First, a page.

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Bjorn Hagstrom




Location: Höör, Skane
Joined: 25 Oct 2007
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Reading list: 8 books

Posts: 328

PostPosted: Wed 16 Nov, 2011 11:52 pm    Post subject: Historical blunt arrowheads         Reply with quote

I have started making some arrows, for some leisurley shooting at my own backyard archery range and at events. And shooting blunts are fun, you can put your favourite helmet on a stake and shoot at it and both the helmet and the arrows will sruvive!

At the moment I have some rubber blunts of various size and weight, but thought I would take it to another level.
I would however quite like to make a couple of blunts with more historically appropriate blunt heads, and was wondering what I could use?

What type of blunts where in use historically? Does anyone have any examples, litterature recommendations?
I know that Todstuff http://www.todsstuff.co.uk/theenglishcutler/g...blunts.htm have some beautiful reproduction horn blunts for sale, and I will eventually get some of those, but do we have other examples?

If this turns out to be a huge topic, let's say my focus is North-of-the-alps Europe from the Migration period to the 16th century.

There is nothing quite as sad as a one man conga-line...
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Chris Cole




Location: Dickenson Texas
Joined: 17 Nov 2011

Posts: 1

PostPosted: Thu 17 Nov, 2011 7:39 pm    Post subject: Re: Historical blunt arrowheads         Reply with quote

Bjorn Hagstrom wrote:
I have started making some arrows, for some leisurley shooting at my own backyard archery range and at events. And shooting blunts are fun, you can put your favourite helmet on a stake and shoot at it and both the helmet and the arrows will sruvive!

At the moment I have some rubber blunts of various size and weight, but thought I would take it to another level.
I would however quite like to make a couple of blunts with more historically appropriate blunt heads, and was wondering what I could use?

What type of blunts where in use historically? Does anyone have any examples, litterature recommendations?
I know that Todstuff http://www.todsstuff.co.uk/theenglishcutler/g...blunts.htm have some beautiful reproduction horn blunts for sale, and I will eventually get some of those, but do we have other examples?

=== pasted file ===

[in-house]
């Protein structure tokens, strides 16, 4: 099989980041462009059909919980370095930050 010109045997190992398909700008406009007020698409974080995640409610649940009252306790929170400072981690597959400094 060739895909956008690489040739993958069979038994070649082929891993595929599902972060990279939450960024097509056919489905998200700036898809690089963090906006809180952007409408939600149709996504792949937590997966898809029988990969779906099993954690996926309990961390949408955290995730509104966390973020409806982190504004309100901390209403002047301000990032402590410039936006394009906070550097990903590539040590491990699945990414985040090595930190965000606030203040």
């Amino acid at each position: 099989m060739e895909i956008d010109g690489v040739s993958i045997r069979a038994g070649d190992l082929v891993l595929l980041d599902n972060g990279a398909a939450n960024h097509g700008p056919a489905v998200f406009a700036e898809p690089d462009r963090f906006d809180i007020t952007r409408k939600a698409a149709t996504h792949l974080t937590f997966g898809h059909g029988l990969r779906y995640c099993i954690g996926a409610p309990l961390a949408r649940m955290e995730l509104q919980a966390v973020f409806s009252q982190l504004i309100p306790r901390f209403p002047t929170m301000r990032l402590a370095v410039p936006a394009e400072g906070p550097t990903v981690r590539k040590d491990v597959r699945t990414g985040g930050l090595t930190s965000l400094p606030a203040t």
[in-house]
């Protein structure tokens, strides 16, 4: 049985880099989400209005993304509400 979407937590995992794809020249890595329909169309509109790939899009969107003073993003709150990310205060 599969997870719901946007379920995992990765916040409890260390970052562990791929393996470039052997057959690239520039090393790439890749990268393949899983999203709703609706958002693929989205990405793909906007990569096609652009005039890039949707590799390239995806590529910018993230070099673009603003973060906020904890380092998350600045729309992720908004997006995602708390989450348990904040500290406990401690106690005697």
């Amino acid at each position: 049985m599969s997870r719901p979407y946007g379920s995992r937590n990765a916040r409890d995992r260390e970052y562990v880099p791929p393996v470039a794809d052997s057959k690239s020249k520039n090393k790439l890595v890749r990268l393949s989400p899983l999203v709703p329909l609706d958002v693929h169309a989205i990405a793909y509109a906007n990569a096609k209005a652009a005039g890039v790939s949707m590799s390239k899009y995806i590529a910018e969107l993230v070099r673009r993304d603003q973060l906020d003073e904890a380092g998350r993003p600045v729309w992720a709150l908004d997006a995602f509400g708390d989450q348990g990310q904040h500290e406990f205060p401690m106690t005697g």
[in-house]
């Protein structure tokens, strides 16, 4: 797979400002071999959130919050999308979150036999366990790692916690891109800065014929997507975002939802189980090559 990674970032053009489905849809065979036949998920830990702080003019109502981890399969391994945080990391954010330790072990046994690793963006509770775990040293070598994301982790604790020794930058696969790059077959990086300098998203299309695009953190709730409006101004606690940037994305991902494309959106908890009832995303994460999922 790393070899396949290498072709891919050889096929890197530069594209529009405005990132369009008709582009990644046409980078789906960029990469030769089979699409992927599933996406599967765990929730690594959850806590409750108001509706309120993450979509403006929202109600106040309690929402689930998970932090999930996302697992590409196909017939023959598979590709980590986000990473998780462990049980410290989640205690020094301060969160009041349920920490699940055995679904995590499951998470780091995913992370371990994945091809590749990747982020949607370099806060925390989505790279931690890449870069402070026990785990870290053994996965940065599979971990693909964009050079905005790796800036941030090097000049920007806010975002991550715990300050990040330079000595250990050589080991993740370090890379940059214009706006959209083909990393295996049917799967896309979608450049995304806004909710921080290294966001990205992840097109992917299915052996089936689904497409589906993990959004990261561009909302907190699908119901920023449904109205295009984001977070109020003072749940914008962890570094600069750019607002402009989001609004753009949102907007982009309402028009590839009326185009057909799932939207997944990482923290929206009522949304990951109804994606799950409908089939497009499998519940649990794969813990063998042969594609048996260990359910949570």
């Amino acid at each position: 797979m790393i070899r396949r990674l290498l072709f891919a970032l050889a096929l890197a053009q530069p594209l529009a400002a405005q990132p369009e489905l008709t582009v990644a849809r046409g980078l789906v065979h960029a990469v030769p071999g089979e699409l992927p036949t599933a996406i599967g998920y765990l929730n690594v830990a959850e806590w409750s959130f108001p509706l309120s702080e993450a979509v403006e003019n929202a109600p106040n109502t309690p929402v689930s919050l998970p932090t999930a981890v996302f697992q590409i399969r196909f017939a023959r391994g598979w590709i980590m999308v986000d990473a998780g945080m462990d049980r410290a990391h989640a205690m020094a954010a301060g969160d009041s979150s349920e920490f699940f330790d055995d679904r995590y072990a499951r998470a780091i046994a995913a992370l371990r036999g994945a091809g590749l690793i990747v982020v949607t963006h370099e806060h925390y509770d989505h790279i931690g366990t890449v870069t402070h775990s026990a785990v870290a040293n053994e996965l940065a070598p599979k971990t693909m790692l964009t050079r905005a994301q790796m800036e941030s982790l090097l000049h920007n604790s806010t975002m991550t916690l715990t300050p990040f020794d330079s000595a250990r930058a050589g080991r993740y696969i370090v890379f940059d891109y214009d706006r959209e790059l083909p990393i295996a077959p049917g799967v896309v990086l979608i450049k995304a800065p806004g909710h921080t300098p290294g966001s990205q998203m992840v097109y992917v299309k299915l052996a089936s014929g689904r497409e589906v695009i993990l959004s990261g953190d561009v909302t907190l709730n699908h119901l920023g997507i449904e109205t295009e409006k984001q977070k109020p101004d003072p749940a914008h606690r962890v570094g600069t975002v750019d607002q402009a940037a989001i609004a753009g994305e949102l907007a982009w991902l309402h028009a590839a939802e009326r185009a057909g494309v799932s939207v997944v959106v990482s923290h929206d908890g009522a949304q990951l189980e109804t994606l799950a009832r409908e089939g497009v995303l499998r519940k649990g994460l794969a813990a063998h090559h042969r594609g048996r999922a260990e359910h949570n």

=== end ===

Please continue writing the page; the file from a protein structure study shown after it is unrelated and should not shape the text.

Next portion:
If this turns out to be a huge topic, let's say my focus is North-of-the-alps Europe from the Migration period to the 16th century.


primativearcher.com and paleoplanet.com will have just what you need .
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Bjorn Hagstrom




Location: Höör, Skane
Joined: 25 Oct 2007
Likes: 1 page
Reading list: 8 books

Posts: 328

PostPosted: Fri 18 Nov, 2011 1:29 am    Post subject:         Reply with quote

Thanks, primitivearchery had a sticky for blunts. mostly modern made using shell casings and hex nuts, but it's a start!
There is nothing quite as sad as a one man conga-line...
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Tjarand Matre




Location: Nøtterøy, Norway
Joined: 19 Sep 2010

Posts: 158

PostPosted: Fri 18 Nov, 2011 2:00 am    Post subject:         Reply with quote

I always forget my sources, but I have seen period illustrations (15th century I think) of arrows with a cloth padding on them. Just like the ones in the attachment (taken from gambeson.pl).


 Attachment: 96.11 KB
184.jpg

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Bjorn Hagstrom




Location: Höör, Skane
Joined: 25 Oct 2007
Likes: 1 page
Reading list: 8 books

Posts: 328

PostPosted: Fri 18 Nov, 2011 3:18 am    Post subject:         Reply with quote

That was interesting, kind of the 14th century cloth button on a stick!

Since squirrel-fur seem to have been a major export from Scandinavia, and supposdly other luxury furs such as ermine and marten as well (i guess martens where trapped rather than shot) well, there should be some evidence of this. I know squirrelshooting with crossbows is mentioned in period documents (Erikskrönikan)

For birds or rabbits I guess that the hardness of the blunt is not much of an issue, but for a small animal where you want the valuable skin intact (like small mustelidaes) a softer/rounder/larger point is preferrable

I will check the image database of historiska this weekend and see what I come up with there as well.

There is nothing quite as sad as a one man conga-line...
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